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There are many opportunities for authors wanting to print their book in Australia. Additionally, it can be a great idea for Australian self-published authors who want to support Australian book services.

1. Are there book printers in Australia?

Yes, there are printers all across Australia that offer book printing services, though they may be more concentrated in the capitals, including Sydney, Melbourne, Adelaide, and Brisbane. You’ll be able to find Australian-based book printing companies that offer a range of printing solutions for your book, including offset printing, digital printing, short run printing, and more.

Some book printers also print other products, like posters etc. but others are dedicated to the production of books specifically. It’s especially important to remember that not all printers can print books. There is a lot that goes into the production of a professionally bound and finished book and it requires specialty knowledge and equipment that not every standard printer has.

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2. What kinds of books can I print in Australia?

There is no real limit to the kind of book you can print in Australia. Throughout the country, there are numerous book printers that offer a range of different printing solutions, so whatever the genre of your book you should be able to find a printing solution on Australian soil.

Things to consider about certain types of books, however, is that it may be difficult or expensive to print a book that requires a specialty finish or paper. For instance, children’s board books can be very expensive because the material is high quality and cost. Additionally, books that are too small to be perfect bound may have to be saddle stitched instead. It’s best to check your parameters with the printer and listen to their feedback.

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3. Is the print quality of books printed in Australia good?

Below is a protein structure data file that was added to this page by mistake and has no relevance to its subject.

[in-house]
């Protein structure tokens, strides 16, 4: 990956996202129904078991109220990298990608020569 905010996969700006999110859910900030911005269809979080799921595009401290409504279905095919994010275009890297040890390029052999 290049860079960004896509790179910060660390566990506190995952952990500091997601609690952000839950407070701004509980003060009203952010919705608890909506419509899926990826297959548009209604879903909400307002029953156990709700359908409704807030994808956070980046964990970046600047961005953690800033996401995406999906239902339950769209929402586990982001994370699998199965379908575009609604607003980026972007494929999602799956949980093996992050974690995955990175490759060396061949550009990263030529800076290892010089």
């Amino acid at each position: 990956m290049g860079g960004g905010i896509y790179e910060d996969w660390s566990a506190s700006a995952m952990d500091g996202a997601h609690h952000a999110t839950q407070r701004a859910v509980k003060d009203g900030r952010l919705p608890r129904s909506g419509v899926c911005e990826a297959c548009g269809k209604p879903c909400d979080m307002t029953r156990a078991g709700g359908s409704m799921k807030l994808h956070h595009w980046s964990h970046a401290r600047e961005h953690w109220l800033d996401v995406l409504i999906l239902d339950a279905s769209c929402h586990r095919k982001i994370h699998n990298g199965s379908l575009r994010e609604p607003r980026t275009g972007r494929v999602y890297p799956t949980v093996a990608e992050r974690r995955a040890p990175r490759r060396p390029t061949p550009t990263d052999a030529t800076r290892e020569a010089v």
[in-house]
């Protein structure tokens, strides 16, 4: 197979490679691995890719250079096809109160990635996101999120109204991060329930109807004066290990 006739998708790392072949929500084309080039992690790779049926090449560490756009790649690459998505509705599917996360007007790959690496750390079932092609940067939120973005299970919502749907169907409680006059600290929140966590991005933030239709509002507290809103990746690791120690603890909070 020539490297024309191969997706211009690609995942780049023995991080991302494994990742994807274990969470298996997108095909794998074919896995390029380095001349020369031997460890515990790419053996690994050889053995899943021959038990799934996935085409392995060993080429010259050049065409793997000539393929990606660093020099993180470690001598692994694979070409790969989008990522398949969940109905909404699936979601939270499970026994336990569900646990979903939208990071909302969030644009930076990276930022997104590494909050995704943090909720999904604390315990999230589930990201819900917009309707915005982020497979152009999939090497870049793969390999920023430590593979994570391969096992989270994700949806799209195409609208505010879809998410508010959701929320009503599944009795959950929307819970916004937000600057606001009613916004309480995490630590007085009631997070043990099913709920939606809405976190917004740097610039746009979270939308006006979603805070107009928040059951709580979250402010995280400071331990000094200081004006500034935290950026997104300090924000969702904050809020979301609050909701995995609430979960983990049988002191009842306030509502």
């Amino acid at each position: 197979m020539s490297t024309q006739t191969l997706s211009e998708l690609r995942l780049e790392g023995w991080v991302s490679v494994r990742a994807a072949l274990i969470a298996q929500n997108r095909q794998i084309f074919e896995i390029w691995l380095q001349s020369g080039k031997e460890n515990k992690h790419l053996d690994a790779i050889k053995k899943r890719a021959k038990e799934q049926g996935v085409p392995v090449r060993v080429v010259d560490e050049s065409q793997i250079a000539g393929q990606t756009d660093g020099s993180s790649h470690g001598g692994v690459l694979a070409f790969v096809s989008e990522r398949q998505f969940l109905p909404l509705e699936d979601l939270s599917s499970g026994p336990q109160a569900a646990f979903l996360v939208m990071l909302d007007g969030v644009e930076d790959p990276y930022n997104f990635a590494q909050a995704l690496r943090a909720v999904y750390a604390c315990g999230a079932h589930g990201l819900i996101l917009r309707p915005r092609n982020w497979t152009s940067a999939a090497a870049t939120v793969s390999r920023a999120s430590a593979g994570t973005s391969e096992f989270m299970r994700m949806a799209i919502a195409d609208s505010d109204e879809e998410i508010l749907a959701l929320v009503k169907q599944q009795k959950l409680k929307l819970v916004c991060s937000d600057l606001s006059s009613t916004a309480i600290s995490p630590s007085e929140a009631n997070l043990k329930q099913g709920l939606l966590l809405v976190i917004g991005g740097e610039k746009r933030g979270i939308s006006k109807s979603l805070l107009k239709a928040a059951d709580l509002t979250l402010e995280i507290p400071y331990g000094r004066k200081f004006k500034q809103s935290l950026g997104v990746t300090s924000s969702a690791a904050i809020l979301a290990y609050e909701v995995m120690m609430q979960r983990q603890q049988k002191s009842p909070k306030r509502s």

The quality of the books printed in Australia of course varies depending on which printing company you approach. The quality of the printed book can depend on a few different factors:

  • Type of machine: There are many types of printing machines that yield books of differing quality. Some main types of printing presses include:
    • Digital/Inkjet printers: These printers will be used for short to medium sized print runs. They can produce books with a quick turnaround and can be black and white or full colour. Digital printers are becoming much better in terms of quality, but are still sometimes considered not as good as offset.
    • Offset printers: These printers are more suited for bulk print runs as they are expensive to set up, run, and maintain. In terms of quality, they are considered to produce a higher quality book than digital.
  • Paper used: Some papers (generally the cheaper ones) are of a lower quality and will not look as nice as papers that are a better quality. Groundwood or book crème are usually considered the lower quality papers, however, this doesn’t mean that they’re not to be used. Groundwood or book crème are used in standard trade novels and you likely own many books printed on this paper. That being said, these papers of course won’t look as nice as higher-end papers like premium crème and premium white.